If you were to travel back to the nondescript year of 2004 in your time machine (hopefully of the hot tub variety) and tune into one of those crappy upstart TV stations (the CW in this case) you’d find a little show about a girl detective who, while solving campy mysteries, also has to deal with high school trivialities. “Veronica Mars” was a relatively popular show but not quite popular enough to be kept on-air for more than a few seasons.
The fans of the show, however, are a vocal bunch and with their wallets they financed Veronica’s cinematic rebirth via a Kickstarter campaign. $5.5 million dollars is a lot of money to relive one’s youth and quite frankly it could have been better spent. Veronica Mars, the fruit bore of their tenacity, is about as exciting to watch as watching molasses stream down a slight decline.
Undoubtedly taking a heftier percentage of those millions than the rest of the cast is Kristen Bell (“Forgetting Sarah Marshall”) who easily slides back into the titular role that basically launched her acting career. And like her, this Veronica is older, supposedly wiser and basically just as cute. The story picks up with Veronica, now out of Neptune and with a Stanford law degree firmly in hand, interviewing with a prestigious New York law firm, guaranteeing to them her interesting past — which includes a sex tape — is in the past. It takes all of an additional five minutes more for her to go back on her words, however, as she is summoned back home to help her ex, Logan Echolls (Jason Dohring, star of many television series and movies), who has been charged with murdering his pop-singer girlfriend Bonnie DeVille/Carrie Bishop (Andrea Estella filling in for Leighton Meester).
Hold on though, it gets better. Smelling a perfect way to reintroduce characters from the TV show, original show writers Rob Thomas and Diane Ruggiero cleverly bookend in a 10-year high school reunion to coincide with Veronica’s trip back home. Best friends, Wallace Fennel (Percy Daggs III, “In the Hive”) and Cindy ‘Mac’ Mackenzie (Tina Majorino, “Napoleon Dynamite”), greet her and then basically slink off to the sidelines, while others like Gia Goodman (Krysten Ritter, “Killing Bono,”) Dick Casablancas (Ryan Hansen, “G.I. Joe: Retaliation,”) Luke Haldeman (Sam Huntington, “Superman Returns”) and Eli ‘Weevil’ Navarro (Francis Capra, “Rampart”) stick around to add intrigue and fun, albeit very little of both, to the mystery.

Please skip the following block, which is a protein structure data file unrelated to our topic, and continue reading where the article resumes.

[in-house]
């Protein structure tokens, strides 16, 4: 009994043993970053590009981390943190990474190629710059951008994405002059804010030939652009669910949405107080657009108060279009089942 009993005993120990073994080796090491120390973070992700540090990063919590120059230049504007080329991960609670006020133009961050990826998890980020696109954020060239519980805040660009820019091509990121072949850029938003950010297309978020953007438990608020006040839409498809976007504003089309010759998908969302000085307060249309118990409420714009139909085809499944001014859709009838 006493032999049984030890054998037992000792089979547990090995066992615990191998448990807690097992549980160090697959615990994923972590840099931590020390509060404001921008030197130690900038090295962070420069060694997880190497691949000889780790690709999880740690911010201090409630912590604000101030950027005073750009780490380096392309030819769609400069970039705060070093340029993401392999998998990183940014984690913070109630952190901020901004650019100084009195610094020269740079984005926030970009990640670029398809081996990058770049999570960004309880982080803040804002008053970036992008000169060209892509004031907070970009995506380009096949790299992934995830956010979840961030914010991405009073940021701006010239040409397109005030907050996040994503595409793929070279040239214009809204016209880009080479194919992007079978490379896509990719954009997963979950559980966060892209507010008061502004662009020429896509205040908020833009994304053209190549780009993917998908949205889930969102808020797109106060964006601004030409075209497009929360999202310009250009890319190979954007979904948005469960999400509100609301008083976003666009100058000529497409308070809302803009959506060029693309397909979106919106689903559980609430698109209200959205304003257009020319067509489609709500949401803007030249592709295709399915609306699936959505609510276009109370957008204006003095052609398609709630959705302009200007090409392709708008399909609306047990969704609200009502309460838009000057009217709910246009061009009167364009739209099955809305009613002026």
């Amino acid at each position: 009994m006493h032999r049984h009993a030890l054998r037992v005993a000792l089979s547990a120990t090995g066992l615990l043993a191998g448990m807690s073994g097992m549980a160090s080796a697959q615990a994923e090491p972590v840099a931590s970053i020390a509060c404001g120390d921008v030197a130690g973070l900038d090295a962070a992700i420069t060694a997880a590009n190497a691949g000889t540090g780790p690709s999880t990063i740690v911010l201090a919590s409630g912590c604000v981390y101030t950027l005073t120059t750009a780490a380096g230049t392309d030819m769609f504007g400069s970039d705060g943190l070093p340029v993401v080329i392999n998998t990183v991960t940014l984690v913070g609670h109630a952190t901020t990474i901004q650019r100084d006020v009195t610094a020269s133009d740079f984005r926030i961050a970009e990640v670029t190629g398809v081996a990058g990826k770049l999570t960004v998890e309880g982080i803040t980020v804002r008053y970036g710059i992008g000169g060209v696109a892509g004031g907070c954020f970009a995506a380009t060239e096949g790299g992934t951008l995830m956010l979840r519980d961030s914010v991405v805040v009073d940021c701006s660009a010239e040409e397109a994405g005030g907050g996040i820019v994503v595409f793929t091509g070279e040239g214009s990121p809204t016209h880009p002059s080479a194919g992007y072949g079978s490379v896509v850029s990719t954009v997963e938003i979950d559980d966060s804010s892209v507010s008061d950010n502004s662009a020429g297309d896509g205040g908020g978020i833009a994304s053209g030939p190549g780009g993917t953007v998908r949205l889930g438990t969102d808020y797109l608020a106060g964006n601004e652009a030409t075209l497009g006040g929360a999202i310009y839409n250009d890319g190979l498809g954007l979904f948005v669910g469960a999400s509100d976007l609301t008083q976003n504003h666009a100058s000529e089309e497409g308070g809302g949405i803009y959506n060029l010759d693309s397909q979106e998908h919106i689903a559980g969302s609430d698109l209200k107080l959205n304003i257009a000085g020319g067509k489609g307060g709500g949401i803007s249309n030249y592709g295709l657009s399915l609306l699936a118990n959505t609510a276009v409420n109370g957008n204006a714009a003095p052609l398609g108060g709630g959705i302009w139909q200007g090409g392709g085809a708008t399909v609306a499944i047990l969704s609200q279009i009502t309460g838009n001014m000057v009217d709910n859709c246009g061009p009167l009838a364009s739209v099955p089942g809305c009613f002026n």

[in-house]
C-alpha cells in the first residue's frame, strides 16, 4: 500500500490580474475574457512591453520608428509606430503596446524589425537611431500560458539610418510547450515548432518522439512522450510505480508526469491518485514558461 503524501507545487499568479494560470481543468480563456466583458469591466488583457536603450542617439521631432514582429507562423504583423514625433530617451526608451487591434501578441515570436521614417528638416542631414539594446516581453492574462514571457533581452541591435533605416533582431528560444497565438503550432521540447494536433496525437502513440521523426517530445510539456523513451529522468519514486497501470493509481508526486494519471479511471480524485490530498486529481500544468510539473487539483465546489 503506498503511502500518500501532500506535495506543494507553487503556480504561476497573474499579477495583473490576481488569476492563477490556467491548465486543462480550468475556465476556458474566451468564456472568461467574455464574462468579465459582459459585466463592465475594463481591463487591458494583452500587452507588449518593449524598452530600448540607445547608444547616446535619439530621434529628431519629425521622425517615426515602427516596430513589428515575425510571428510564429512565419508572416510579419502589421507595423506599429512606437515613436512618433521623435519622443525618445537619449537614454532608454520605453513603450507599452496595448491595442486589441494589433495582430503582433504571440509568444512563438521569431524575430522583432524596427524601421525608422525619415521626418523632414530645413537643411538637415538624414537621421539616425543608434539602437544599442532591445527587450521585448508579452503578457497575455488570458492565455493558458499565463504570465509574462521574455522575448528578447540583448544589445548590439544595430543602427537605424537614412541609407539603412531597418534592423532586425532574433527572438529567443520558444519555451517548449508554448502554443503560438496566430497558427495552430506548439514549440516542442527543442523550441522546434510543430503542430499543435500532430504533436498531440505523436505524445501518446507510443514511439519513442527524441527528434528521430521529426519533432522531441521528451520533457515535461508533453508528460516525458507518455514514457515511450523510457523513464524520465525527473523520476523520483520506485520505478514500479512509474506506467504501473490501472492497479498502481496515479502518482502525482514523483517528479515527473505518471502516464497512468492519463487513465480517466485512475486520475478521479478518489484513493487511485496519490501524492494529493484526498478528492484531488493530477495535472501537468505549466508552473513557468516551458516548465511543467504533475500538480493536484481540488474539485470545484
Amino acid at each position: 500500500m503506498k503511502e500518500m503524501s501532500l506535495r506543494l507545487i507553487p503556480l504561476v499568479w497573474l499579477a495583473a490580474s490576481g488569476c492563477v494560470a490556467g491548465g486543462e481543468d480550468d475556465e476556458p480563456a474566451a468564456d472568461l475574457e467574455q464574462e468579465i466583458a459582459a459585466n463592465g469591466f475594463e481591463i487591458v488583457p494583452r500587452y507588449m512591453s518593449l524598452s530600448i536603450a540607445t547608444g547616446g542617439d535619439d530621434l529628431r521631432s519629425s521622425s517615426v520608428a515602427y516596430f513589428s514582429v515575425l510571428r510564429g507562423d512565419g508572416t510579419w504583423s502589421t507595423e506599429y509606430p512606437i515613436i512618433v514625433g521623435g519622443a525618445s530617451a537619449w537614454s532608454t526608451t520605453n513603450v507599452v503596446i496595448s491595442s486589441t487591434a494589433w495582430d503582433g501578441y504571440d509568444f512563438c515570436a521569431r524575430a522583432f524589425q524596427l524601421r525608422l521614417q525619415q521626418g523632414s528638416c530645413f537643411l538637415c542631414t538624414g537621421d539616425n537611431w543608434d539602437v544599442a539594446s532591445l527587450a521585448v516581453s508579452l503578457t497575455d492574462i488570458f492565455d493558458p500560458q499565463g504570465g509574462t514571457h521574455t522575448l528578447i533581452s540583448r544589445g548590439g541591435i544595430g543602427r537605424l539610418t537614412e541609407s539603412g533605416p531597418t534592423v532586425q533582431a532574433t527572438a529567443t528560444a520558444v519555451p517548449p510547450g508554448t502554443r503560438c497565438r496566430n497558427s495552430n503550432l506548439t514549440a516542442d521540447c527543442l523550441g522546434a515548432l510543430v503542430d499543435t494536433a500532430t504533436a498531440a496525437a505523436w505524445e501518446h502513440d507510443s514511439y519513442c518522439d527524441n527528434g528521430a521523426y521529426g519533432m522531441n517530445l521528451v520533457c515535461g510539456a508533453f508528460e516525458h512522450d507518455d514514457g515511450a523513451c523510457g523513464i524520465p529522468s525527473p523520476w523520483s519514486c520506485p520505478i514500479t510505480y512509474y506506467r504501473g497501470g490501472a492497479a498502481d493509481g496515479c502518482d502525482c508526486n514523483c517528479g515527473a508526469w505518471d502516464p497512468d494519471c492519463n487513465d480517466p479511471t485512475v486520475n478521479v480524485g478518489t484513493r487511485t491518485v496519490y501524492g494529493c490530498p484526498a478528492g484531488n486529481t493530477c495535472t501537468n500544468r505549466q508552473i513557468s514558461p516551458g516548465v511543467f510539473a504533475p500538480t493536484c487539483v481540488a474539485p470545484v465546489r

As to what dangers lie ahead for Ms. Mars, there are surprisingly few. Even though her clue gathering is about as discreet as a famished fat guy at an all-you-can-eat buffet and she is quickly on the radar of the people she is sleuthing as well as Neptune’s power-corrupted sheriff, Dan Lamb (Jerry O’Connell, “Piranha 3D”), no one seems to bat an eye. No one, that is, except for her dad (Enrico Colantoni, “Contagion”), although he has a litany of other reasons to insist she back off.
That’s because what she does and how she does it matters not, as everything falls into place following a strict paint-by-numbers formula, fearful perhaps, that if Veronica Mars were written with any level of intelligence, it may confuse longtime fans.
The lone bright spot to what feels like an overly long episode of a soap opera that everyone should be able to agree on is Kristen Bell brings the right amount of spunkiness and sympathy to her character. Sure the material is written specifically for her and tailored to her abilities but she owns it and she is quite convincing — possibly a side effect from Colantoni being one of the few in Veronica Mars with stronger acting chops — when interacting with her father during those “what are you doing with your life” talks we’ve all been privy to. It’s hardly a reason, unfortunately, to invest 107 minutes, especially for non-fans of the series.